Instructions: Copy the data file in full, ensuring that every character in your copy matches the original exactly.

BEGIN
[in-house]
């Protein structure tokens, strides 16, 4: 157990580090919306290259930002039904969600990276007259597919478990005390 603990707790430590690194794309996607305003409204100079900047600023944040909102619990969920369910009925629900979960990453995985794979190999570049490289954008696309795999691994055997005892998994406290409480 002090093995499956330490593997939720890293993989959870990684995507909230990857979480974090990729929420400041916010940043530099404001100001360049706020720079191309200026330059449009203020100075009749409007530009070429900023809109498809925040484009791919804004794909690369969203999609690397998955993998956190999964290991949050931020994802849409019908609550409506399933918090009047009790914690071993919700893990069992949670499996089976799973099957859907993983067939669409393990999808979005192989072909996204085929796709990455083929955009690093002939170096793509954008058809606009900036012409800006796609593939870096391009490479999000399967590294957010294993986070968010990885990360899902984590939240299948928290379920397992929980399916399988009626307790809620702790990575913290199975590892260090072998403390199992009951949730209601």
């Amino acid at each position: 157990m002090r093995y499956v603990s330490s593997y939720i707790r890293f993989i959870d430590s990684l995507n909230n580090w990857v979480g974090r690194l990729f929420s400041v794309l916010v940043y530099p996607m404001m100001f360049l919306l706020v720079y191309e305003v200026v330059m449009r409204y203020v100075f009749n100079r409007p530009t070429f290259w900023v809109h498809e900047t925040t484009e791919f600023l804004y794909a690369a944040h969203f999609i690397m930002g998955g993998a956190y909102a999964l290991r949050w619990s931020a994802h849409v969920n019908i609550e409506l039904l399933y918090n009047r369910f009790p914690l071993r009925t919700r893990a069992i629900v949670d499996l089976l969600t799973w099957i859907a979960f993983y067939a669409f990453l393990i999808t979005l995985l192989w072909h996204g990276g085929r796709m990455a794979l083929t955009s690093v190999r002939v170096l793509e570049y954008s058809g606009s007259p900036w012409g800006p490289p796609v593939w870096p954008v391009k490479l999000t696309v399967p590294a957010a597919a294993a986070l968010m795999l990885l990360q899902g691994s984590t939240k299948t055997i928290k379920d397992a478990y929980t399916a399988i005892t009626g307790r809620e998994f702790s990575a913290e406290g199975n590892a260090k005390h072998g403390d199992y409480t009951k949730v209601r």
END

[in-house]
């Protein structure tokens, strides 16, 4: 157990580090919306290259930002039904969600990276007259597919478990005390 603990707790430590690194794309996607305003409204100079900047600023944040909102619990969920369910009925629900979960990453995985794979190999570049490289954008696309795999691994055997005892998994406290409480 002090093995499956330490593997939720890293993989959870990684995507909230990857979480974090990729929420400041916010940043530099404001100001360049706020720079191309200026330059449009203020100075009749409007530009070429900023809109498809925040484009791919804004794909690369969203999609690397998955993998956190999964290991949050931020994802849409019908609550409506399933918090009047009790914690071993919700893990069992949670499996089976799973099957859907993983067939669409393990999808979005192989072909996204085929796709990455083929955009690093002939170096793509954008058809606009900036012409800006796609593939870096391009490479999000399967590294957010294993986070968010990885990360899902984590939240299948928290379920397992929980399916399988009626307790809620702790990575913290199975590892260090072998403390199992009951949730209601």
């Amino acid at each position: 157990m002090r093995y499956v603990s330490s593997y939720i707790r890293f993989i959870d430590s990684l995507n909230n580090w990857v979480g974090r690194l990729f929420s400041v794309l916010v940043y530099p996607m404001m100001f360049l919306l706020v720079y191309e305003v200026v330059m449009r409204y203020v100075f009749n100079r409007p530009t070429f290259w900023v809109h498809e900047t925040t484009e791919f600023l804004y794909a690369a944040h969203f999609i690397m930002g998955g993998a956190y909102a999964l290991r949050w619990s931020a994802h849409v969920n019908i609550e409506l039904l399933y918090n009047r369910f009790p914690l071993r009925t919700r893990a069992i629900v949670d499996l089976l969600t799973w099957i859907a979960f993983y067939a669409f990453l393990i999808t979005l995985l192989w072909h996204g990276g085929r796709m990455a794979l083929t955009s690093v190999r002939v170096l793509e570049y954008s058809g606009s007259p900036w012409g800006p490289p796609v593939w870096p954008v391009k490479l999000t696309v399967p590294a957010a597919a294993a986070l968010m795999l990885l990360q899902g691994s984590t939240k299948t055997i928290k379920d397992a478990y929980t399916a399988i005892t009626g307790r809620e998994f702790s990575a913290e406290g199975n590892a260090k005390h072998g403390d199992y409480t009951k949730v209601r």